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Odds are your high school students uses social media. Let’s talk about the role of social media platforms in your student’s college search and admissions process.

Using Social Media As A Tool To Build A College List

You may not have realized, but social media can actually be a great tool for researching colleges. Nearly all college admissions offices have their own social media accounts where they post information about the university and interesting things that occur on campus–like graduation, or cool guest speakers, etc. Following admissions offices on social media can be useful to get more of an inside look into life at a university. Even better can be following teams or student organizations that interest your student. For example, to get an idea of the team cohesion for a sport you might want to play, following the team on Instagram would give you some good data.

Your Student’s Social Media Account And College Admissions

It is also true that some colleges and certainly some college personnel (like coaches and recruiters, for example) use social media to research and vet high school students. For baseball coaches, for example, Twitter is the most important platform from which they learn about prospective student-athletes and follow those athletes’ seasons and accomplishments. And, while it’s not incredibly common, admissions offices can do this, too.

Which means….. It’s probably time for a social media cleanup for your student! Making sure that your students’ social media platforms project a wholesome and professional image is important, so as not to limit their future options. Encourage your student to remove any photos they wouldn’t want a current or future teacher to see, and to be careful about comments that could be perceived as offensive (even if they were not intended to be).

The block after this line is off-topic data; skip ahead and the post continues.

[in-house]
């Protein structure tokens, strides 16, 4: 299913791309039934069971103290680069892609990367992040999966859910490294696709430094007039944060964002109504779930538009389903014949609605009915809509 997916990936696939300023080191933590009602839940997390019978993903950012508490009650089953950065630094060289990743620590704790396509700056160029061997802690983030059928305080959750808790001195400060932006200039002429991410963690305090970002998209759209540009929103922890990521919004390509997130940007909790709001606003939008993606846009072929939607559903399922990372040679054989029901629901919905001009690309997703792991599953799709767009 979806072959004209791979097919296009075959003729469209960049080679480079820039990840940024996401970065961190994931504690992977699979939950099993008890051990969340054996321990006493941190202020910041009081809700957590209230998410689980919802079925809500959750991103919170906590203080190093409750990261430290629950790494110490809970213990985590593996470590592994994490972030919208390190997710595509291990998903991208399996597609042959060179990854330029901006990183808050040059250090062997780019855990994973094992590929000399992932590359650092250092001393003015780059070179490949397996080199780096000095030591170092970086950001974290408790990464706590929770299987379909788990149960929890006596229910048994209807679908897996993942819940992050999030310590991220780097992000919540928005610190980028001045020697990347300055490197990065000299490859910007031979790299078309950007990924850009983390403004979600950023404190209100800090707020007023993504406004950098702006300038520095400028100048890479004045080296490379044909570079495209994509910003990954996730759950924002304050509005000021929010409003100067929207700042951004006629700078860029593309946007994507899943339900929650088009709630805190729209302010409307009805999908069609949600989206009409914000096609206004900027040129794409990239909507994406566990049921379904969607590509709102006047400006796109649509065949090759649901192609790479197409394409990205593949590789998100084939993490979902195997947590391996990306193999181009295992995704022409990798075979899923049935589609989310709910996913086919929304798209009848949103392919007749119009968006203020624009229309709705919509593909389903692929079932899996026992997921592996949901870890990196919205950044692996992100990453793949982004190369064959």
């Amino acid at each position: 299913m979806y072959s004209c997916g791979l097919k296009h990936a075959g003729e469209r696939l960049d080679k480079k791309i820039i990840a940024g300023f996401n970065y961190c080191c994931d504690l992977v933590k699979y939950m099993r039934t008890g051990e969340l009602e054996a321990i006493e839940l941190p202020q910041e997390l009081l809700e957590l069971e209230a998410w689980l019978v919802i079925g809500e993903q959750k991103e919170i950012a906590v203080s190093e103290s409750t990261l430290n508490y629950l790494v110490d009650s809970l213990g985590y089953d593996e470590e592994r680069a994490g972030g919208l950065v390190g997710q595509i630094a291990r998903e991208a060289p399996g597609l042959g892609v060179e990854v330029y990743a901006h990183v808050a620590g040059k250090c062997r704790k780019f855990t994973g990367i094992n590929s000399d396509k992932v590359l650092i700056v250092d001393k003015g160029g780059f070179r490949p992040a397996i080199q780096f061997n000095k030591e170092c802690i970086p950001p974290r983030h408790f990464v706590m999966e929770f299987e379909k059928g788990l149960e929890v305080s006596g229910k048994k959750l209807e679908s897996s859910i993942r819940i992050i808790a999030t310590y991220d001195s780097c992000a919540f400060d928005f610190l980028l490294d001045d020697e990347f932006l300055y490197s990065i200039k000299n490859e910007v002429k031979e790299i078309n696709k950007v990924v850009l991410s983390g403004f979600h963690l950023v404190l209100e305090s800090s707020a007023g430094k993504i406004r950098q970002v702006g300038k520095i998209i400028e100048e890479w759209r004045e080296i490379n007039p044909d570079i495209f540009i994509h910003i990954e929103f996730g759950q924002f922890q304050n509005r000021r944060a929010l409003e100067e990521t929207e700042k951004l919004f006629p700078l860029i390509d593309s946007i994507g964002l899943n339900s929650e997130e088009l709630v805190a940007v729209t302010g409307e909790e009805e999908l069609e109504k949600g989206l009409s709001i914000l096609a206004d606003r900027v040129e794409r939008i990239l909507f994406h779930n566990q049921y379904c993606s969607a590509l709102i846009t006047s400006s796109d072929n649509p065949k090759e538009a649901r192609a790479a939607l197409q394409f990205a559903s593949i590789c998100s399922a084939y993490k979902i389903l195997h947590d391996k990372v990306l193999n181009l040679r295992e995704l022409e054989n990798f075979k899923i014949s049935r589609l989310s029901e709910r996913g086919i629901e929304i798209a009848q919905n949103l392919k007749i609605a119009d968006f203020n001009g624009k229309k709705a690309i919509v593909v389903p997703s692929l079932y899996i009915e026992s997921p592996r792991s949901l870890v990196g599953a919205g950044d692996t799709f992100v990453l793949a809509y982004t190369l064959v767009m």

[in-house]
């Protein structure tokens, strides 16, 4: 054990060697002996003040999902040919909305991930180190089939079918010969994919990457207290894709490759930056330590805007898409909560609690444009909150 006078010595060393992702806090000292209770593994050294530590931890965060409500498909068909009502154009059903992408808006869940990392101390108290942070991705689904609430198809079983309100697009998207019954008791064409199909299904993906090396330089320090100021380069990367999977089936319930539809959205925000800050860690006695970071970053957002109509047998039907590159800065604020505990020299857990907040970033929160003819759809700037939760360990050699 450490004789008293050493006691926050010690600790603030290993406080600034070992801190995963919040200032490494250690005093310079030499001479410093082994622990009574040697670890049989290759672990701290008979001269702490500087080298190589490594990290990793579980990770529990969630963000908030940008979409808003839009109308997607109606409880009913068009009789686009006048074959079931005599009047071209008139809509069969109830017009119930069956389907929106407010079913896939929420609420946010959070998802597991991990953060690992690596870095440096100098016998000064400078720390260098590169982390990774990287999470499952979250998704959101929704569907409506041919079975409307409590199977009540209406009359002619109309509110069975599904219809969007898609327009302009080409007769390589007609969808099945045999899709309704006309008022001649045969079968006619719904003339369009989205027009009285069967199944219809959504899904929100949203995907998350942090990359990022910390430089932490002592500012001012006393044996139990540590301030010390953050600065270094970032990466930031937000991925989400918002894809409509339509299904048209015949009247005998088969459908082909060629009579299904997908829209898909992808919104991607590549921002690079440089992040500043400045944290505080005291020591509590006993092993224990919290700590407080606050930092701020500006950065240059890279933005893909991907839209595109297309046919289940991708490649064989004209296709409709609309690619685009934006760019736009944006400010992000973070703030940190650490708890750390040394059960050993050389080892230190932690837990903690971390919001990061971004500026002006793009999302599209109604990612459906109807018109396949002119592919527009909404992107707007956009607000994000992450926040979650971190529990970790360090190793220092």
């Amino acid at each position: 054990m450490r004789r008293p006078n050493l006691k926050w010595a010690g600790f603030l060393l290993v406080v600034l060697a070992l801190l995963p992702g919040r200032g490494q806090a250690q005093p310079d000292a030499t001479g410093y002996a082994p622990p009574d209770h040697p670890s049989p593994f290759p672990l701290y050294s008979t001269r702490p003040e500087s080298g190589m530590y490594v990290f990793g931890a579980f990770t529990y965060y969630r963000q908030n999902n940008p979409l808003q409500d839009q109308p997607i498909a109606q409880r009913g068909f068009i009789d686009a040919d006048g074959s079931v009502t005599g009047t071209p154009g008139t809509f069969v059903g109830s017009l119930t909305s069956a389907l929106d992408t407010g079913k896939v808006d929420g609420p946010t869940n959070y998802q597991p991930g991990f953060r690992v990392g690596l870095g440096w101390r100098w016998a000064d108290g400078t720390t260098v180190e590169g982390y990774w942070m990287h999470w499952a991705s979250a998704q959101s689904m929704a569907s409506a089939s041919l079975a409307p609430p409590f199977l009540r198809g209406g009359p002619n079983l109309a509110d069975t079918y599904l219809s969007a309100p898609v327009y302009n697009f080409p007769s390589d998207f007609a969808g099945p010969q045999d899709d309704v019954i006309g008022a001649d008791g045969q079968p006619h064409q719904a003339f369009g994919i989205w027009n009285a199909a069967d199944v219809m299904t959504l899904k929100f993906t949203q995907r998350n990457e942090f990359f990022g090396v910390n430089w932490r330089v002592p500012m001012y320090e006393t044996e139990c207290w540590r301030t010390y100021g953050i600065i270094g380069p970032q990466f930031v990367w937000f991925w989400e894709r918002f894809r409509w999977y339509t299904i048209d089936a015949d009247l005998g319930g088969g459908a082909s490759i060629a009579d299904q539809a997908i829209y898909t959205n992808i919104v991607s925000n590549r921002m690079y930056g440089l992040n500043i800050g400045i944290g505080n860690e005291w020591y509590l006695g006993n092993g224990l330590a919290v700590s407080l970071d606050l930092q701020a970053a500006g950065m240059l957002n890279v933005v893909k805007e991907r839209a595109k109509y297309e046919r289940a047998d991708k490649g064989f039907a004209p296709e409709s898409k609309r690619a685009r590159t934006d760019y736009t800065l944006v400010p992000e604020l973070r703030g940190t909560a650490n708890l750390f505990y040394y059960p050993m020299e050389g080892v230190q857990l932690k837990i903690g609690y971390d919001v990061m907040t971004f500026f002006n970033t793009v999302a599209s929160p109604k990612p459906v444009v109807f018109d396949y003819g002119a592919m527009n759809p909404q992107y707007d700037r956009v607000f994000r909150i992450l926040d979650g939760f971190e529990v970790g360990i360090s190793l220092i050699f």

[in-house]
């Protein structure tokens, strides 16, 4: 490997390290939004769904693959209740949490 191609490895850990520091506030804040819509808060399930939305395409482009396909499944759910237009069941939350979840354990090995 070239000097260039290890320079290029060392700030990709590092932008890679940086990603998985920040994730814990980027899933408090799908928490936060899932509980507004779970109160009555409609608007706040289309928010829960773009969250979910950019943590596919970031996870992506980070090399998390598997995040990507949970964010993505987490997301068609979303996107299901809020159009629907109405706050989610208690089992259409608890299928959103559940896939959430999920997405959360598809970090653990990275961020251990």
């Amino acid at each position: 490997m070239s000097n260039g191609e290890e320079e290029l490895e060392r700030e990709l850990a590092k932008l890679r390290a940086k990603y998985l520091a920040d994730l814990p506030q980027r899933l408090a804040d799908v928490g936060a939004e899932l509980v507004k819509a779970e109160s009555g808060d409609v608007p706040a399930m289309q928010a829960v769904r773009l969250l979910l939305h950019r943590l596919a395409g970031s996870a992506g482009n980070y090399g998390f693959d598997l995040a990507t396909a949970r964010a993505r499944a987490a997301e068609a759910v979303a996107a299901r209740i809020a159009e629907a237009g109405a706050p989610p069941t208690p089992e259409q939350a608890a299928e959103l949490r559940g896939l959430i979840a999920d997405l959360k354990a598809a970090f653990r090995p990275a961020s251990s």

It seems like nearly every spring, a news story breaks, in which students’ offers of admission to selective colleges are rescinded due to behavior that goes against the values of their future university. Remember that colleges expect you to behave according to their values even after you are accepted, and posting anything illegal, unethical, or offensive almost certainly would violate the values of most universities and could be grounds for having admission rescinded.

The Takeaway

Of course, social media isn’t strictly BAD–it can be a fantastic way to connect not just with other people but with institutions that interest you, and a great way to learn more about the components of colleges you might want to attend in the future and even to forge connections with people there. Just be sure that you’re engaging in a way that demonstrates good character!

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